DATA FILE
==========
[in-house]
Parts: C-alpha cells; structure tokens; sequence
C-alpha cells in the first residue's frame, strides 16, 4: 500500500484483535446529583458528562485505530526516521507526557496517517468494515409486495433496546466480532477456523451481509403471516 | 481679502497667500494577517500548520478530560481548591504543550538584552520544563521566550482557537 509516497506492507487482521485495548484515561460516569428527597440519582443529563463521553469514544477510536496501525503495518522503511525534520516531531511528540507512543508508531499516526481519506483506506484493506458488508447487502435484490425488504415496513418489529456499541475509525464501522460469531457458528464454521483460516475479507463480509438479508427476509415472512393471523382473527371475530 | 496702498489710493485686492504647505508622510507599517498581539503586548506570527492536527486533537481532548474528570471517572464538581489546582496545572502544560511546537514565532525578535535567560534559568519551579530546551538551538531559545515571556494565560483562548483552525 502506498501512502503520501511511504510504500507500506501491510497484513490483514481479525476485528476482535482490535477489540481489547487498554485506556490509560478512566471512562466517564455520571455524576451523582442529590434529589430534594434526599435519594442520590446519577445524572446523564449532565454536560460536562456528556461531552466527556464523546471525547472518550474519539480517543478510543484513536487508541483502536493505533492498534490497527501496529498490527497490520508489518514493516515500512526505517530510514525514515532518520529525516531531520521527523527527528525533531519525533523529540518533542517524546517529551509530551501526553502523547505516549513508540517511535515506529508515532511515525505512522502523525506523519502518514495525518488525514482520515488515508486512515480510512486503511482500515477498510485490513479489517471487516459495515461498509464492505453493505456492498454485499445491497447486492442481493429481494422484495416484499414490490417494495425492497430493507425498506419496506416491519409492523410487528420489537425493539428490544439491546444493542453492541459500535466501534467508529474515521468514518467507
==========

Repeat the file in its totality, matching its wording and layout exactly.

[in-house]
Parts: C-alpha cells; structure tokens; sequence
C-alpha cells in the first residue's frame, strides 16, 4: 500500500484483535446529583458528562485505530526516521507526557496517517468494515409486495433496546466480532477456523451481509403471516 | 481679502497667500494577517500548520478530560481548591504543550538584552520544563521566550482557537 509516497506492507487482521485495548484515561460516569428527597440519582443529563463521553469514544477510536496501525503495518522503511525534520516531531511528540507512543508508531499516526481519506483506506484493506458488508447487502435484490425488504415496513418489529456499541475509525464501522460469531457458528464454521483460516475479507463480509438479508427476509415472512393471523382473527371475530 | 496702498489710493485686492504647505508622510507599517498581539503586548506570527492536527486533537481532548474528570471517572464538581489546582496545572502544560511546537514565532525578535535567560534559568519551579530546551538551538531559545515571556494565560483562548483552525 502506498501512502503520501511511504510504500507500506501491510497484513490483514481479525476485528476482535482490535477489540481489547487498554485506556490509560478512566471512562466517564455520571455524576451523582442529590434529589430534594434526599435519594442520590446519577445524572446523564449532565454536560460536562456528556461531552466527556464523546471525547472518550474519539480517543478510543484513536487508541483502536493505533492498534490497527501496529498490527497490520508489518514493516515500512526505517530510514525514515532518520529525516531531520521527523527527528525533531519525533523529540518533542517524546517529551509530551501526553502523547505516549513508540517511535515506529508515532511515525505512522502523525506523519502518514495525518488525514482520515488515508486512515480510512486503511482500515477498510485490513479489517471487516459495515461498509464492505453493505456492498454485499445491497447486492442481493429481494422484495416484499414490490417494495425492497430493507425498506419496506416491519409492523410487528420489537425493539428490544439491546444493542453492541459500535466501534467508529474515521468514518467507